Emerging from Our Tombs, Journey of Faith
Today, on the Fifth Sunday of Lent, we hear the astounding story of the resurrection of Lazarus. There is a marvelous amount of detail in this Gospel account! We learn so much about Jesus, his person, his mission, his compassionate heart.
Authentically Human. This narrative reveals Jesus’ genuine humanity. It shows his deep friendship with Lazarus and his sisters Martha and Mary. His human emotions are revealed; the Gospel notes that he “was troubled in spirit, moved by the deepest emotions.” Then, “Jesus began to weep, which caused the Jews to remark, ‘See how much he loved him!’” Yes, Jesus wept! Indeed, Jesus is genuinely human, fully sharing our humanity!
Vatican II expressed the mystery of God-made-man in a beautiful, poetic way: “For by His incarnation the Son of God has united Himself in some fashion with every person. He worked with human hands, He thought with a human mind, acted by human choice, and loved with a human heart”. Though divine, Jesus was totally, fully, completely human.
Solidarity in Suffering. The Gospel tells us that when Lazarus fell ill, “the sisters sent word to Jesus to inform him, ‘Lord, the one you love is sick.’” Jesus departs for Bethany. He is met by Mary who says, “Lord, if you had been here, my brother would never have died.” Troubled in spirit, Jesus approaches the tomb of Lazarus, who had been dead for four days. He asks that the stone covering the tomb be removed. Then Jesus calls out loudly, “Lazarus, come out!” Suggestion: Allow your imagination to recreate this scene and reflect upon it!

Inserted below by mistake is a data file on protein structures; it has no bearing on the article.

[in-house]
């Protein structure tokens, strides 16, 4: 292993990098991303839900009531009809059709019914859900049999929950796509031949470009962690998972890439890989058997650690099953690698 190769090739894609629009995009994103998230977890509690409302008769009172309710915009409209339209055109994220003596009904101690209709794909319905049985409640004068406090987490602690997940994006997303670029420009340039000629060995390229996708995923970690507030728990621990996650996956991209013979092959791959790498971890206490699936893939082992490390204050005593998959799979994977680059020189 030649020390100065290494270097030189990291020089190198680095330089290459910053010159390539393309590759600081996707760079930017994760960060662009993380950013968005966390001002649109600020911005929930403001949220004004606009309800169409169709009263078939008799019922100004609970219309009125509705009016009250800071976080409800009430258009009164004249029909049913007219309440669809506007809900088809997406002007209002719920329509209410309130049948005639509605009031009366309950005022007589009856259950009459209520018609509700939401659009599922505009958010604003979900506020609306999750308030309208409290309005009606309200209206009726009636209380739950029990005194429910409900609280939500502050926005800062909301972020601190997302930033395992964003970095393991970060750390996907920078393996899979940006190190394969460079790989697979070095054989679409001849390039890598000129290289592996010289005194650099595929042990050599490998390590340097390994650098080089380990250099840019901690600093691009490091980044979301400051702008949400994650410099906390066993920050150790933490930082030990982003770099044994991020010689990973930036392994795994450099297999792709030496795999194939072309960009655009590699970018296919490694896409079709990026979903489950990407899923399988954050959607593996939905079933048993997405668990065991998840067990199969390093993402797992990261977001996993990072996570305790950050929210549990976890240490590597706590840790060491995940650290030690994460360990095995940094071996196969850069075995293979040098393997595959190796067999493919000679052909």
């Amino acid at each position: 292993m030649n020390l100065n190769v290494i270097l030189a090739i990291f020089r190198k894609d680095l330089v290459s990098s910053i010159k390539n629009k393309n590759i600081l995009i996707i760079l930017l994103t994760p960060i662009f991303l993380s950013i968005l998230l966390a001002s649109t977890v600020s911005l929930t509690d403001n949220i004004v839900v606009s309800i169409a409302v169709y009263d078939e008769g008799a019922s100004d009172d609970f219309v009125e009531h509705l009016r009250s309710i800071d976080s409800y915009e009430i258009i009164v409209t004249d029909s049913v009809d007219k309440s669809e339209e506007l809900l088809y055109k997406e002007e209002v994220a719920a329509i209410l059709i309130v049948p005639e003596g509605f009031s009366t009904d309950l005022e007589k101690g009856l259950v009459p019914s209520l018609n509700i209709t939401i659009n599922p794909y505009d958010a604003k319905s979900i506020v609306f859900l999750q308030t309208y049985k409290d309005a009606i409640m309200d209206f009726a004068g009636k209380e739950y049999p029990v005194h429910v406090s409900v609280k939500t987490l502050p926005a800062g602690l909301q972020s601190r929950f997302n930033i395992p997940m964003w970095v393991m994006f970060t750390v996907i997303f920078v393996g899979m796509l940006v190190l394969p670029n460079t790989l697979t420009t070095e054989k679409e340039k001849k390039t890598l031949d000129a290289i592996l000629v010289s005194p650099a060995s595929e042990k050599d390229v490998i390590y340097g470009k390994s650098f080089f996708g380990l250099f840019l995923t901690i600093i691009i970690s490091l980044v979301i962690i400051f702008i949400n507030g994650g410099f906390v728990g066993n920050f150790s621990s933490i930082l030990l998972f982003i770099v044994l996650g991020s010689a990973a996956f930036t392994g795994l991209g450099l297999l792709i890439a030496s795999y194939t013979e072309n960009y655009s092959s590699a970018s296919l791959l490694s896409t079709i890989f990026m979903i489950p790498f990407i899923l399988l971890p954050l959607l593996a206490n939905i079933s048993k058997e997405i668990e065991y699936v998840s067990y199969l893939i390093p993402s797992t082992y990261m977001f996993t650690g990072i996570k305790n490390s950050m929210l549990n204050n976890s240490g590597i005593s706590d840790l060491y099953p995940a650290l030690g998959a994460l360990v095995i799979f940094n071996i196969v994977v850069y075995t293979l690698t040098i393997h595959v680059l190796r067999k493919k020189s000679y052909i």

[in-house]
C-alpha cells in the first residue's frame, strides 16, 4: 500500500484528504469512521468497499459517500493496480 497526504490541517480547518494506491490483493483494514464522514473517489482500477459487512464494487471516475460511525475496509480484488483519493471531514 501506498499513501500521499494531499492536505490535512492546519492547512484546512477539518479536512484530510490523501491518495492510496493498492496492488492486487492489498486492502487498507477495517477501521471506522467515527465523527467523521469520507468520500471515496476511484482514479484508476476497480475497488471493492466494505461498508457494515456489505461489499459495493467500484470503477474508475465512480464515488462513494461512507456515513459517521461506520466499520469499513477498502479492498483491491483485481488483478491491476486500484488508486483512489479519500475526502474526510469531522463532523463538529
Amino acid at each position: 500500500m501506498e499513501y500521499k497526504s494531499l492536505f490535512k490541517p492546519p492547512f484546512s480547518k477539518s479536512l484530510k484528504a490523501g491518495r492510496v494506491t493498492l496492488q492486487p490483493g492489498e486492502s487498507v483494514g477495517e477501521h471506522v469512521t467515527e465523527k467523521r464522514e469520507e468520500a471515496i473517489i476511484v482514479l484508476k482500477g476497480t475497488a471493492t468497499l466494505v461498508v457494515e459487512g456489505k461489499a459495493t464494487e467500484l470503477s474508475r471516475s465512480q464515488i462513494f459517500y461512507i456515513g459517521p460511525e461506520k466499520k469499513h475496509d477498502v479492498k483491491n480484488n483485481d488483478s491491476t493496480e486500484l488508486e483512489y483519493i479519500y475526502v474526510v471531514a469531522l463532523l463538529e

Opening our Tombs. Pope Francis, reflecting on this Gospel passage, offers some profound insights. He notes: “Christ is not resigned to the tombs that we have built for ourselves with our choice for evil and death, with our errors, with our sins. He is not resigned to this! He invites us, almost orders us, to come out of the tomb in which our sins have buried us. He calls us insistently to come out of the darkness of that prison in which we are enclosed, content with a false, selfish and mediocre life.”
Francis continues: “It is an invitation to let ourselves be freed from the “bandages,” from the bandages of pride. For pride makes us slaves, slaves to ourselves, slaves to so many idols, so many things. Our resurrection begins here: when we decide to obey Jesus’ command by coming out into the light, into life…. Jesus’ act of raising Lazarus shows the extent to which the power of God’s grace can go…. There is no limit to the divine mercy offered to everyone!”
Imploring Mary’s Assistance. Pope Francis, concluding his “resurrection of Lazarus” reflection, turns to Mary. “May the Virgin Mary help us be compassionate like her son Jesus, who made our suffering his own.” Mary, assist us to become “a reflection of God’s love and tenderness.”
James H. Kroeger, M.M.
Fifth Sunday of Lent
Mary, Mother of Sorrow and
Mother of Mercy, turn your gaze upon me
Who struggle here below to be true to
The Way revealed by your Son
Through his life, teachings, Passion, Death
And glorious Resurrection.
Through his holy Incarnation he sanctified
All humanity, and by entering into
The human condition he revealed God’s Glory by weeping at the tomb
Of his friend, Lazarus, and calling him
Forth from the tomb to new life.
Pray for us, O holy Mother of God,
That Jesus might call us from our tombs
Of persistent sins, addictions,
Cruelties and indifference. Extend your Blessed hands of mercy and unbind us
From the bonds of unhealthy habits.
Set us free to live life to the fullest
Unfettered and free, in Jesus’ name.
Prayer by Father Joe Veneroso, M
Photo: Maryknoll Sisters at Selma, March 7, 1965. (Photo courtesy of Maryknoll Mission Archives)